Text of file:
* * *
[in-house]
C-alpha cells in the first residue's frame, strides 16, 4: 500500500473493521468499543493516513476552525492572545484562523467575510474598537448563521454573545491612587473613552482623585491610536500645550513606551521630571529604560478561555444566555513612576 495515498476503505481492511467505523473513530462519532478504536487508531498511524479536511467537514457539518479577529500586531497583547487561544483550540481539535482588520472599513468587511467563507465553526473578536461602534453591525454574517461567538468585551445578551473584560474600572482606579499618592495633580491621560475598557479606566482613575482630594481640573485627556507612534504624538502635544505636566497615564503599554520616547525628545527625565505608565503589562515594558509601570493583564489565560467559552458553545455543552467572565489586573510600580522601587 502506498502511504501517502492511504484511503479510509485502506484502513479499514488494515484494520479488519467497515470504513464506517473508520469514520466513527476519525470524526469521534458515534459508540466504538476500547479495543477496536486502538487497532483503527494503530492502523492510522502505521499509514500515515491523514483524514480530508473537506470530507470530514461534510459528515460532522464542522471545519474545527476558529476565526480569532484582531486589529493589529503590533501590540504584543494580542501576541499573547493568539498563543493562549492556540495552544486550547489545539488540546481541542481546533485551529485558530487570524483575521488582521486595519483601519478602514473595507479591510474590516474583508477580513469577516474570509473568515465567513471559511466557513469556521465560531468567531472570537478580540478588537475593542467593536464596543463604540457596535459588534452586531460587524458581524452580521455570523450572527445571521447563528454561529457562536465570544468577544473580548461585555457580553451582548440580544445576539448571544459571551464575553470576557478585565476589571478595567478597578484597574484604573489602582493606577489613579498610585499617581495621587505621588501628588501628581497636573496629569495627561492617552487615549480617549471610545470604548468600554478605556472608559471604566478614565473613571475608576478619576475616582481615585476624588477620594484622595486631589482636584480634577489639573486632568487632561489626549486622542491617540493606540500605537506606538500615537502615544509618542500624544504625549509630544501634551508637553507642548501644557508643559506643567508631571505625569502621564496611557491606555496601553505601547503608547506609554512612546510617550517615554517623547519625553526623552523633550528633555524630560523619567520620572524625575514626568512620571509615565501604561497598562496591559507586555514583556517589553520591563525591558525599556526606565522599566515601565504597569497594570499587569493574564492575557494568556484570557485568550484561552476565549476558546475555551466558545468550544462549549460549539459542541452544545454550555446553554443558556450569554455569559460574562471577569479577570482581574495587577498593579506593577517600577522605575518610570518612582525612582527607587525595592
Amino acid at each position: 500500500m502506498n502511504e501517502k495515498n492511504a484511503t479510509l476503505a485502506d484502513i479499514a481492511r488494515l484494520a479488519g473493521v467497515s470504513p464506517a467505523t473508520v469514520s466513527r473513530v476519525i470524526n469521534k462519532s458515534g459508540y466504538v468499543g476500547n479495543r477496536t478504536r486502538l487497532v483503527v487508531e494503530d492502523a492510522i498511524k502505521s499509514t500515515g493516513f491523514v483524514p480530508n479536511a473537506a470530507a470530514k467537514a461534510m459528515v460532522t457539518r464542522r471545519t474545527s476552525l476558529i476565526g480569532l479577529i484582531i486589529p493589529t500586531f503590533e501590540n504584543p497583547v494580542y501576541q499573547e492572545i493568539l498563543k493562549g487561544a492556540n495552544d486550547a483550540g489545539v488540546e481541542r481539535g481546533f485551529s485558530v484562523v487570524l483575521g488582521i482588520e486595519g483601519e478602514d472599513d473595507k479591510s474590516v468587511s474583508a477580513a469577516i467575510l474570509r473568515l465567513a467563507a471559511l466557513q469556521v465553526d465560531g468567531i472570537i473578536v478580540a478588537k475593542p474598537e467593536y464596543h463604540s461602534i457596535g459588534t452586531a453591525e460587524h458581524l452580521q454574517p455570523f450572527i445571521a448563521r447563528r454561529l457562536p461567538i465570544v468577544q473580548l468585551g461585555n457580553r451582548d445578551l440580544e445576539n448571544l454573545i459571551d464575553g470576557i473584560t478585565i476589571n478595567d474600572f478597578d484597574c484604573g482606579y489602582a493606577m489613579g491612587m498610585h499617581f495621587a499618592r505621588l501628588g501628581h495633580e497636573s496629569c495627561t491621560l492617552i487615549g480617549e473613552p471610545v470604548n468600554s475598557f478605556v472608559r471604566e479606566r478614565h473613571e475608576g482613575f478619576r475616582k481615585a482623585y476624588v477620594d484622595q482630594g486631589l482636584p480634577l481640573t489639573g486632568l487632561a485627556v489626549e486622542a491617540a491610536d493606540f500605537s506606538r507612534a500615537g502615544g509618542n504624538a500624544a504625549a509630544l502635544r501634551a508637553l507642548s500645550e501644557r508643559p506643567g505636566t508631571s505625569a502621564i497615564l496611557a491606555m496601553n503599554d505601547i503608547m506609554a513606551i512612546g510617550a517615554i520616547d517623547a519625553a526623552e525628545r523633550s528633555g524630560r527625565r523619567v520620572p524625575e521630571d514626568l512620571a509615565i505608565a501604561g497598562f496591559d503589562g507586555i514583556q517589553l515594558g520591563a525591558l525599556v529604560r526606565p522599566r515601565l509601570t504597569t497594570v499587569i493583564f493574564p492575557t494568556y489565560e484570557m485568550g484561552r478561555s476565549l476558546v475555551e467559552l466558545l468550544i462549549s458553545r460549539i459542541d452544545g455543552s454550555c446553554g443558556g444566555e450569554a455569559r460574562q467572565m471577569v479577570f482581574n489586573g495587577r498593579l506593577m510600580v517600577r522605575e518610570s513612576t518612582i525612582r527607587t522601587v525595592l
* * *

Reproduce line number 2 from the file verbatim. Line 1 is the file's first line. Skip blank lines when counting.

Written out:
C-alpha cells in the first residue's frame, strides 16, 4: 500500500473493521468499543493516513476552525492572545484562523467575510474598537448563521454573545491612587473613552482623585491610536500645550513606551521630571529604560478561555444566555513612576 495515498476503505481492511467505523473513530462519532478504536487508531498511524479536511467537514457539518479577529500586531497583547487561544483550540481539535482588520472599513468587511467563507465553526473578536461602534453591525454574517461567538468585551445578551473584560474600572482606579499618592495633580491621560475598557479606566482613575482630594481640573485627556507612534504624538502635544505636566497615564503599554520616547525628545527625565505608565503589562515594558509601570493583564489565560467559552458553545455543552467572565489586573510600580522601587 502506498502511504501517502492511504484511503479510509485502506484502513479499514488494515484494520479488519467497515470504513464506517473508520469514520466513527476519525470524526469521534458515534459508540466504538476500547479495543477496536486502538487497532483503527494503530492502523492510522502505521499509514500515515491523514483524514480530508473537506470530507470530514461534510459528515460532522464542522471545519474545527476558529476565526480569532484582531486589529493589529503590533501590540504584543494580542501576541499573547493568539498563543493562549492556540495552544486550547489545539488540546481541542481546533485551529485558530487570524483575521488582521486595519483601519478602514473595507479591510474590516474583508477580513469577516474570509473568515465567513471559511466557513469556521465560531468567531472570537478580540478588537475593542467593536464596543463604540457596535459588534452586531460587524458581524452580521455570523450572527445571521447563528454561529457562536465570544468577544473580548461585555457580553451582548440580544445576539448571544459571551464575553470576557478585565476589571478595567478597578484597574484604573489602582493606577489613579498610585499617581495621587505621588501628588501628581497636573496629569495627561492617552487615549480617549471610545470604548468600554478605556472608559471604566478614565473613571475608576478619576475616582481615585476624588477620594484622595486631589482636584480634577489639573486632568487632561489626549486622542491617540493606540500605537506606538500615537502615544509618542500624544504625549509630544501634551508637553507642548501644557508643559506643567508631571505625569502621564496611557491606555496601553505601547503608547506609554512612546510617550517615554517623547519625553526623552523633550528633555524630560523619567520620572524625575514626568512620571509615565501604561497598562496591559507586555514583556517589553520591563525591558525599556526606565522599566515601565504597569497594570499587569493574564492575557494568556484570557485568550484561552476565549476558546475555551466558545468550544462549549460549539459542541452544545454550555446553554443558556450569554455569559460574562471577569479577570482581574495587577498593579506593577517600577522605575518610570518612582525612582527607587525595592